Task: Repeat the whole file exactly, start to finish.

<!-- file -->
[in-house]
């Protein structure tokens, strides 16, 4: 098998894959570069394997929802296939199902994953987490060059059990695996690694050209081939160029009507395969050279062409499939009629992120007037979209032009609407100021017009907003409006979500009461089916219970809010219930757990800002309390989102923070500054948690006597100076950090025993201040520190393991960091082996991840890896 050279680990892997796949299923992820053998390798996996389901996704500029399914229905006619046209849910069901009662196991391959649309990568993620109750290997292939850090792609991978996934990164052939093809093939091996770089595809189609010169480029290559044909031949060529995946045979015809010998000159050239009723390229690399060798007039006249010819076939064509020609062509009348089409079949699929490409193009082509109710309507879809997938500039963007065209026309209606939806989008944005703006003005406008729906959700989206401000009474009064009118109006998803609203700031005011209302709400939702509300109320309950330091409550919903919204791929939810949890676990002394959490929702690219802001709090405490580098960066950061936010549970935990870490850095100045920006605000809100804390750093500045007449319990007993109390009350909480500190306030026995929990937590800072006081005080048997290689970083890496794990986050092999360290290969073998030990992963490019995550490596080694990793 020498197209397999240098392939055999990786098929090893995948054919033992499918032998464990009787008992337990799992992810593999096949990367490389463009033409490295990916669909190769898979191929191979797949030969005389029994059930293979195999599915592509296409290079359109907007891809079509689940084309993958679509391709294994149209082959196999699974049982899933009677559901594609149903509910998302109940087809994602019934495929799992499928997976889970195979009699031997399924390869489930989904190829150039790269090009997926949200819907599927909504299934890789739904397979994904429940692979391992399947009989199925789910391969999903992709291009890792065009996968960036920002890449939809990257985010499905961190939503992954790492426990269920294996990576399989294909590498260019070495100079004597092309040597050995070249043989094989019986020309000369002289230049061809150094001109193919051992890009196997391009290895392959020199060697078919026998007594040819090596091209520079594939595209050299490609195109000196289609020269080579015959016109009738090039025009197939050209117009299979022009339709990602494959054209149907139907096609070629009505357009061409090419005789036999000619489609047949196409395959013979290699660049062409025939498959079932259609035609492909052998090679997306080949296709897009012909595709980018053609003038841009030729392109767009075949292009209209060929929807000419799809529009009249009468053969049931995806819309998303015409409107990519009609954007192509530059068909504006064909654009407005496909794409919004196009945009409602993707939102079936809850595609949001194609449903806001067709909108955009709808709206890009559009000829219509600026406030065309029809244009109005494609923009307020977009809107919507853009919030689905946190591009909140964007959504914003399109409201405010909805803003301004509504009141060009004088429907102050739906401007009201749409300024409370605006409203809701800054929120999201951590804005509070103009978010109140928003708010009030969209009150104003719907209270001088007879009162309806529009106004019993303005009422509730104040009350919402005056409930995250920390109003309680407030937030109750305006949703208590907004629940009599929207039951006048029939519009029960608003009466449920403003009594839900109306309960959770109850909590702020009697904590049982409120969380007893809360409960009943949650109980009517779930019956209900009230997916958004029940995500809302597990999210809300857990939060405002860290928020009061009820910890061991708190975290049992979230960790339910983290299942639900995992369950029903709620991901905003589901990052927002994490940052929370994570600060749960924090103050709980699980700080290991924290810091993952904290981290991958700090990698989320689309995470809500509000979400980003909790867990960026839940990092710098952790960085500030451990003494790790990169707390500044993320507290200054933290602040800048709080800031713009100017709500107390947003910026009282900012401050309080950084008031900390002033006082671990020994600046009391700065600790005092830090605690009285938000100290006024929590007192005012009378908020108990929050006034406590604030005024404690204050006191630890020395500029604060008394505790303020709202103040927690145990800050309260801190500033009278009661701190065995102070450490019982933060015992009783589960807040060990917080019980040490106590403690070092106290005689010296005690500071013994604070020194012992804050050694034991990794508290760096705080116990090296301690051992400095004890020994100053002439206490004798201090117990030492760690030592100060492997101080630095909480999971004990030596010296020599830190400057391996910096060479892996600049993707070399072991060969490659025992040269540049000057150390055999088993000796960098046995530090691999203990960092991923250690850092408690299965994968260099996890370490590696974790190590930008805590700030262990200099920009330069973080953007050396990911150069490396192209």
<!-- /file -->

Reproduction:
[in-house]
């Protein structure tokens, strides 16, 4: 098998894959570069394997929802296939199902994953987490060059059990695996690694050209081939160029009507395969050279062409499939009629992120007037979209032009609407100021017009907003409006979500009461089916219970809010219930757990800002309390989102923070500054948690006597100076950090025993201040520190393991960091082996991840890896 050279680990892997796949299923992820053998390798996996389901996704500029399914229905006619046209849910069901009662196991391959649309990568993620109750290997292939850090792609991978996934990164052939093809093939091996770089595809189609010169480029290559044909031949060529995946045979015809010998000159050239009723390229690399060798007039006249010819076939064509020609062509009348089409079949699929490409193009082509109710309507879809997938500039963007065209026309209606939806989008944005703006003005406008729906959700989206401000009474009064009118109006998803609203700031005011209302709400939702509300109320309950330091409550919903919204791929939810949890676990002394959490929702690219802001709090405490580098960066950061936010549970935990870490850095100045920006605000809100804390750093500045007449319990007993109390009350909480500190306030026995929990937590800072006081005080048997290689970083890496794990986050092999360290290969073998030990992963490019995550490596080694990793 020498197209397999240098392939055999990786098929090893995948054919033992499918032998464990009787008992337990799992992810593999096949990367490389463009033409490295990916669909190769898979191929191979797949030969005389029994059930293979195999599915592509296409290079359109907007891809079509689940084309993958679509391709294994149209082959196999699974049982899933009677559901594609149903509910998302109940087809994602019934495929799992499928997976889970195979009699031997399924390869489930989904190829150039790269090009997926949200819907599927909504299934890789739904397979994904429940692979391992399947009989199925789910391969999903992709291009890792065009996968960036920002890449939809990257985010499905961190939503992954790492426990269920294996990576399989294909590498260019070495100079004597092309040597050995070249043989094989019986020309000369002289230049061809150094001109193919051992890009196997391009290895392959020199060697078919026998007594040819090596091209520079594939595209050299490609195109000196289609020269080579015959016109009738090039025009197939050209117009299979022009339709990602494959054209149907139907096609070629009505357009061409090419005789036999000619489609047949196409395959013979290699660049062409025939498959079932259609035609492909052998090679997306080949296709897009012909595709980018053609003038841009030729392109767009075949292009209209060929929807000419799809529009009249009468053969049931995806819309998303015409409107990519009609954007192509530059068909504006064909654009407005496909794409919004196009945009409602993707939102079936809850595609949001194609449903806001067709909108955009709808709206890009559009000829219509600026406030065309029809244009109005494609923009307020977009809107919507853009919030689905946190591009909140964007959504914003399109409201405010909805803003301004509504009141060009004088429907102050739906401007009201749409300024409370605006409203809701800054929120999201951590804005509070103009978010109140928003708010009030969209009150104003719907209270001088007879009162309806529009106004019993303005009422509730104040009350919402005056409930995250920390109003309680407030937030109750305006949703208590907004629940009599929207039951006048029939519009029960608003009466449920403003009594839900109306309960959770109850909590702020009697904590049982409120969380007893809360409960009943949650109980009517779930019956209900009230997916958004029940995500809302597990999210809300857990939060405002860290928020009061009820910890061991708190975290049992979230960790339910983290299942639900995992369950029903709620991901905003589901990052927002994490940052929370994570600060749960924090103050709980699980700080290991924290810091993952904290981290991958700090990698989320689309995470809500509000979400980003909790867990960026839940990092710098952790960085500030451990003494790790990169707390500044993320507290200054933290602040800048709080800031713009100017709500107390947003910026009282900012401050309080950084008031900390002033006082671990020994600046009391700065600790005092830090605690009285938000100290006024929590007192005012009378908020108990929050006034406590604030005024404690204050006191630890020395500029604060008394505790303020709202103040927690145990800050309260801190500033009278009661701190065995102070450490019982933060015992009783589960807040060990917080019980040490106590403690070092106290005689010296005690500071013994604070020194012992804050050694034991990794508290760096705080116990090296301690051992400095004890020994100053002439206490004798201090117990030492760690030592100060492997101080630095909480999971004990030596010296020599830190400057391996910096060479892996600049993707070399072991060969490659025992040269540049000057150390055999088993000796960098046995530090691999203990960092991923250690850092408690299965994968260099996890370490590696974790190590930008805590700030262990200099920009330069973080953007050396990911150069490396192209």